How can regular feedback sessions help elevate the work quality from your project teams? How might modelling the giving and receiving of feedback create a high-functioning culture in your classroom?
Strategy #5: They resolve conflict seamlessly
There is no such thing as a team without conflict. On the moderate side, this looks like a team that can’t agree upon roles, or an idea to take forward in a project; on the severe side, it looks like team members deleting each other’s work or refusing to contribute, and communicate with team members. The best way to mitigate this conflict is to work with teams to establish norms for collaboration. In the podcast project, teams worked together to create these norms. Sample norms included:
- We will complete work on time
- We will not edit another member’s work without their permission
- We will be kind, helpful and specific when offering feedback on teammate’s work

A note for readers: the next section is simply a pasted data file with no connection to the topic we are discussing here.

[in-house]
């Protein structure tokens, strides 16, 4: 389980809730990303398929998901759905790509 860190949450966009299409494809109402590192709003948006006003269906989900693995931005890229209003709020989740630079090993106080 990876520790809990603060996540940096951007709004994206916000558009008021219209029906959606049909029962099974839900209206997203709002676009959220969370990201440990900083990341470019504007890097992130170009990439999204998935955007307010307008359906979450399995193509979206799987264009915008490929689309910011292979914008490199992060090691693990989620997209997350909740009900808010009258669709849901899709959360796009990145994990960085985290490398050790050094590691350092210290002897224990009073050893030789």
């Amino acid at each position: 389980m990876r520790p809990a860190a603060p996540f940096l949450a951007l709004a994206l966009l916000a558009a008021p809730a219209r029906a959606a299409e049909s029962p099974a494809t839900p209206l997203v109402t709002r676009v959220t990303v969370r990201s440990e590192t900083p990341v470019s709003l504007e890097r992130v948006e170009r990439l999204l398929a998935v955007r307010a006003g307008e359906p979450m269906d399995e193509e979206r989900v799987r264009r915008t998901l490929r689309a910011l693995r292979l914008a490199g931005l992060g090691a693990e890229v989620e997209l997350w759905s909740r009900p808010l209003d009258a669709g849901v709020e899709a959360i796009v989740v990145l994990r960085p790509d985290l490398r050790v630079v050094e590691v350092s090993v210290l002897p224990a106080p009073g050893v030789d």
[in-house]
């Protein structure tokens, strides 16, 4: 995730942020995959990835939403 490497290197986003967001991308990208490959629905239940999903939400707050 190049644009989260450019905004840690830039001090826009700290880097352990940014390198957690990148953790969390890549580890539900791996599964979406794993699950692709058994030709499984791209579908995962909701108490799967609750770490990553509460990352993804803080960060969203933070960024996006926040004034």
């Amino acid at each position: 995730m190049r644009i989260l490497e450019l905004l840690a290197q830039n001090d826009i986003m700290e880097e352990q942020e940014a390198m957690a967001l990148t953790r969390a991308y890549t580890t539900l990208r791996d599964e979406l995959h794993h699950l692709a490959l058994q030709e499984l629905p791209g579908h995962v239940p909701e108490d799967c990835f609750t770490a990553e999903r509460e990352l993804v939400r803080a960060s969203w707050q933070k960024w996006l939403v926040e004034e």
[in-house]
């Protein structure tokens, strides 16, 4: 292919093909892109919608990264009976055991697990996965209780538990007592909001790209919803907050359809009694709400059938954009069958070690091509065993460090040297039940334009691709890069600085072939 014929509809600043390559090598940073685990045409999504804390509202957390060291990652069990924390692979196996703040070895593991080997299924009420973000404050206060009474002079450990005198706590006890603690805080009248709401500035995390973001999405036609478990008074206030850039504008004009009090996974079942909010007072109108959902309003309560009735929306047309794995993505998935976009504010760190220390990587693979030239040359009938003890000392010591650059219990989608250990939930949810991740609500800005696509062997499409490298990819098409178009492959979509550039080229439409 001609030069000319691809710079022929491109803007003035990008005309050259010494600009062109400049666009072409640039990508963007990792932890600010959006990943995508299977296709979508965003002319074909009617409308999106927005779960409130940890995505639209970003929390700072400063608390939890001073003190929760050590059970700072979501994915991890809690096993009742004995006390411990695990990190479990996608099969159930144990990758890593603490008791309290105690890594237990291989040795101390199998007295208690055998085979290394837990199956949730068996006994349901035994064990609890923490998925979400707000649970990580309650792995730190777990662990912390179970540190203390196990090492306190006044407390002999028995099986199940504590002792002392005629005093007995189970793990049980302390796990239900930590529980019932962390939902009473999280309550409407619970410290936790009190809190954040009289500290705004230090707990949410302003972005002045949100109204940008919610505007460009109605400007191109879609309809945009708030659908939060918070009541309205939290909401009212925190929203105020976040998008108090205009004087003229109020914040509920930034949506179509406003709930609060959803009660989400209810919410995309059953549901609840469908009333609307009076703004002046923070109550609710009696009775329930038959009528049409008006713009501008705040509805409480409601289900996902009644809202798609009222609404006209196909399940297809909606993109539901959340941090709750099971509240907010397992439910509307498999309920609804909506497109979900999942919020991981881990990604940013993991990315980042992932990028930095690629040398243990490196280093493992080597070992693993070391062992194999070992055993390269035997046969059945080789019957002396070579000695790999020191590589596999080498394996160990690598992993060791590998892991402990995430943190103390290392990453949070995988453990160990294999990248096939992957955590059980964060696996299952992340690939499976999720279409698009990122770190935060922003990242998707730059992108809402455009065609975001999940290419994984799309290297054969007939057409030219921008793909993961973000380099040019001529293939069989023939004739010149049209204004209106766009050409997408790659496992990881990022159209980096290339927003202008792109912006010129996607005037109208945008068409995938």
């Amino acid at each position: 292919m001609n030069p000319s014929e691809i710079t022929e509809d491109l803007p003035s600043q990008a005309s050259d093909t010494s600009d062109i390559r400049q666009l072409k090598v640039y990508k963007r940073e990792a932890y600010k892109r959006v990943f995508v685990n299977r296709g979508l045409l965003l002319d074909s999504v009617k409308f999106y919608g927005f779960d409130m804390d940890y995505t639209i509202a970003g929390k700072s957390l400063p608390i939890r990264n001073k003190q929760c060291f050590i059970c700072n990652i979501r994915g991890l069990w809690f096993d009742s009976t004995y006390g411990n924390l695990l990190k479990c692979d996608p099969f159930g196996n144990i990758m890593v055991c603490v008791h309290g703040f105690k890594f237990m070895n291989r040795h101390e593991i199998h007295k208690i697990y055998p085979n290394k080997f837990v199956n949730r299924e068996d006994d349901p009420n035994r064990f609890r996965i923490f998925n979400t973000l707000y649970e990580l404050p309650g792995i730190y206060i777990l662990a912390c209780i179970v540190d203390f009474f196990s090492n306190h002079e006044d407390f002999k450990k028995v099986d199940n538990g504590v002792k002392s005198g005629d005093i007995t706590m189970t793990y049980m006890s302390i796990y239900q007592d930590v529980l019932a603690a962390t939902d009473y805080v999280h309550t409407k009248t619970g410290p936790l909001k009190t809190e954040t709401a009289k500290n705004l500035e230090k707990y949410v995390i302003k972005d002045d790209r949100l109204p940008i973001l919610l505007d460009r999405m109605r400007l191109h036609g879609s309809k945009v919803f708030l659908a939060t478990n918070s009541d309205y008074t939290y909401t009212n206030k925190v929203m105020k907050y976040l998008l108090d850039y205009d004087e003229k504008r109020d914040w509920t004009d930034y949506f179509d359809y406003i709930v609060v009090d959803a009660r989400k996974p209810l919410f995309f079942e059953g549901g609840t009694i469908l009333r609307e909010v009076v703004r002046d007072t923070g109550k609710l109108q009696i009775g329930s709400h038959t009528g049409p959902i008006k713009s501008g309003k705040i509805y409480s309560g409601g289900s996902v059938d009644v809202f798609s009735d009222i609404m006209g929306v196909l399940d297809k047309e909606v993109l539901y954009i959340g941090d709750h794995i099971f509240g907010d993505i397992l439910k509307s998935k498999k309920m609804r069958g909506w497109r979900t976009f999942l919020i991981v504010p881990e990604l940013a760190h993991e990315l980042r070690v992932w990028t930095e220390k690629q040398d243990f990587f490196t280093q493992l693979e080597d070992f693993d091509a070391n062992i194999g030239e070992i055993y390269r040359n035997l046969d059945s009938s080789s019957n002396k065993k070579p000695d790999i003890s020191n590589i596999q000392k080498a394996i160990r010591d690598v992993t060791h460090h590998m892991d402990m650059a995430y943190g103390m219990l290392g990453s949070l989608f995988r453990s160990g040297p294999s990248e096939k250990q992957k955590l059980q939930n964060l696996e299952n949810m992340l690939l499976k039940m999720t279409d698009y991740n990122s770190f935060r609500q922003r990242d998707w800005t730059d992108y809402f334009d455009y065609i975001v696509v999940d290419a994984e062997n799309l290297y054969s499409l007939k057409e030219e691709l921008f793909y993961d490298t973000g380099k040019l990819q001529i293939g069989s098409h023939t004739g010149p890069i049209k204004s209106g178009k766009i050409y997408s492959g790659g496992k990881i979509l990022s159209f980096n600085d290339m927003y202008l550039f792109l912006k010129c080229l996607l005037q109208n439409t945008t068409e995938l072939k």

- We will stay on task, and ask the team leader for direction if we don’t know what to do
- When we disagree on something, we will take a team vote to resolve the conflict
Next, teams established agreed upon consequences if the norms were not followed. By empowering teams to create their own norms, teams were suddenly accountable to more than just the teacher.
Project Facilitator Move: Similar to strategy #4, the best way to introduce this strategy is by modelling it with the class. Share a team you are a part of, and discuss the conflicts that tend to arise. I like to talk about my band, ‘The Funkaphones,’ and the disagreements we have during the songwriting process. Allow students to act as contributors; generating possible solutions, and creating sample norms that will help mitigate the conflict. Use this model as a springboard for students to generate their own.
Let’s be real. We are never going to have 100% of students working collaboratively and seamlessly within their teams.
But through clearly defined deadlines, roles, tasks, processes for feedback, and conflict resolution, I am confident you can get pretty close!